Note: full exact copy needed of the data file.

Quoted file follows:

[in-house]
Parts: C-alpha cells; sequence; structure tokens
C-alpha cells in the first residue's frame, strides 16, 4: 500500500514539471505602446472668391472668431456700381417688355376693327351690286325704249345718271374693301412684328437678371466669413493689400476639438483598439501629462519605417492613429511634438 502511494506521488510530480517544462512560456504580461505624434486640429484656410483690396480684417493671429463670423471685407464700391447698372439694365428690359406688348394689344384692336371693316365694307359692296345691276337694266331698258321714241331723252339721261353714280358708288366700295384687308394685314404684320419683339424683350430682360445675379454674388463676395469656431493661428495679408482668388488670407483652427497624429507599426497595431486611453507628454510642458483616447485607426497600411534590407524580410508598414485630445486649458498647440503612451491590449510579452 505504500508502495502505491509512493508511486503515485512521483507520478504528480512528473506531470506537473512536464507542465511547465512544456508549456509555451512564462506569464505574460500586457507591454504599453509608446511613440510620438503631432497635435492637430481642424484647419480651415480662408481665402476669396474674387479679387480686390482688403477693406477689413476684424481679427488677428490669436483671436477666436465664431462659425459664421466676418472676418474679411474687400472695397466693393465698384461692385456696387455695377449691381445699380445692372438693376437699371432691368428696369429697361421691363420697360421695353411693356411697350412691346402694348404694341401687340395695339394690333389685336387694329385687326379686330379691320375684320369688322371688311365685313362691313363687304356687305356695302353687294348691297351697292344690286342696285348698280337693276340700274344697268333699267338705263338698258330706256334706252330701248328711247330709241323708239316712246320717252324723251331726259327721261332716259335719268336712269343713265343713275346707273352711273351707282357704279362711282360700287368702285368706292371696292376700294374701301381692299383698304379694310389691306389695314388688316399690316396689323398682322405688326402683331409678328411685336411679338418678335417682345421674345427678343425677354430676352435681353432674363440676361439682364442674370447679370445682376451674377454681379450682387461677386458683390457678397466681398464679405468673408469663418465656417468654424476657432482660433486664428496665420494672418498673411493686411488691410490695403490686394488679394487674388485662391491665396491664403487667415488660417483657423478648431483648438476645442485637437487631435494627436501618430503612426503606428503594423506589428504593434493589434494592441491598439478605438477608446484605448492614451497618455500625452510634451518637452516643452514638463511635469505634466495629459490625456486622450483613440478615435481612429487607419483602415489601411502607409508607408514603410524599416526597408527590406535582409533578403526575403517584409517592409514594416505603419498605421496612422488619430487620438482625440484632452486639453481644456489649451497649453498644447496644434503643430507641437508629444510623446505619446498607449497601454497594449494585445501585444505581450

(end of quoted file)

[in-house]
Parts: C-alpha cells; sequence; structure tokens
C-alpha cells in the first residue's frame, strides 16, 4: 500500500514539471505602446472668391472668431456700381417688355376693327351690286325704249345718271374693301412684328437678371466669413493689400476639438483598439501629462519605417492613429511634438 502511494506521488510530480517544462512560456504580461505624434486640429484656410483690396480684417493671429463670423471685407464700391447698372439694365428690359406688348394689344384692336371693316365694307359692296345691276337694266331698258321714241331723252339721261353714280358708288366700295384687308394685314404684320419683339424683350430682360445675379454674388463676395469656431493661428495679408482668388488670407483652427497624429507599426497595431486611453507628454510642458483616447485607426497600411534590407524580410508598414485630445486649458498647440503612451491590449510579452 505504500508502495502505491509512493508511486503515485512521483507520478504528480512528473506531470506537473512536464507542465511547465512544456508549456509555451512564462506569464505574460500586457507591454504599453509608446511613440510620438503631432497635435492637430481642424484647419480651415480662408481665402476669396474674387479679387480686390482688403477693406477689413476684424481679427488677428490669436483671436477666436465664431462659425459664421466676418472676418474679411474687400472695397466693393465698384461692385456696387455695377449691381445699380445692372438693376437699371432691368428696369429697361421691363420697360421695353411693356411697350412691346402694348404694341401687340395695339394690333389685336387694329385687326379686330379691320375684320369688322371688311365685313362691313363687304356687305356695302353687294348691297351697292344690286342696285348698280337693276340700274344697268333699267338705263338698258330706256334706252330701248328711247330709241323708239316712246320717252324723251331726259327721261332716259335719268336712269343713265343713275346707273352711273351707282357704279362711282360700287368702285368706292371696292376700294374701301381692299383698304379694310389691306389695314388688316399690316396689323398682322405688326402683331409678328411685336411679338418678335417682345421674345427678343425677354430676352435681353432674363440676361439682364442674370447679370445682376451674377454681379450682387461677386458683390457678397466681398464679405468673408469663418465656417468654424476657432482660433486664428496665420494672418498673411493686411488691410490695403490686394488679394487674388485662391491665396491664403487667415488660417483657423478648431483648438476645442485637437487631435494627436501618430503612426503606428503594423506589428504593434493589434494592441491598439478605438477608446484605448492614451497618455500625452510634451518637452516643452514638463511635469505634466495629459490625456486622450483613440478615435481612429487607419483602415489601411502607409508607408514603410524599416526597408527590406535582409533578403526575403517584409517592409514594416505603419498605421496612422488619430487620438482625440484632452486639453481644456489649451497649453498644447496644434503643430507641437508629444510623446505619446498607449497601454497594449494585445501585444505581450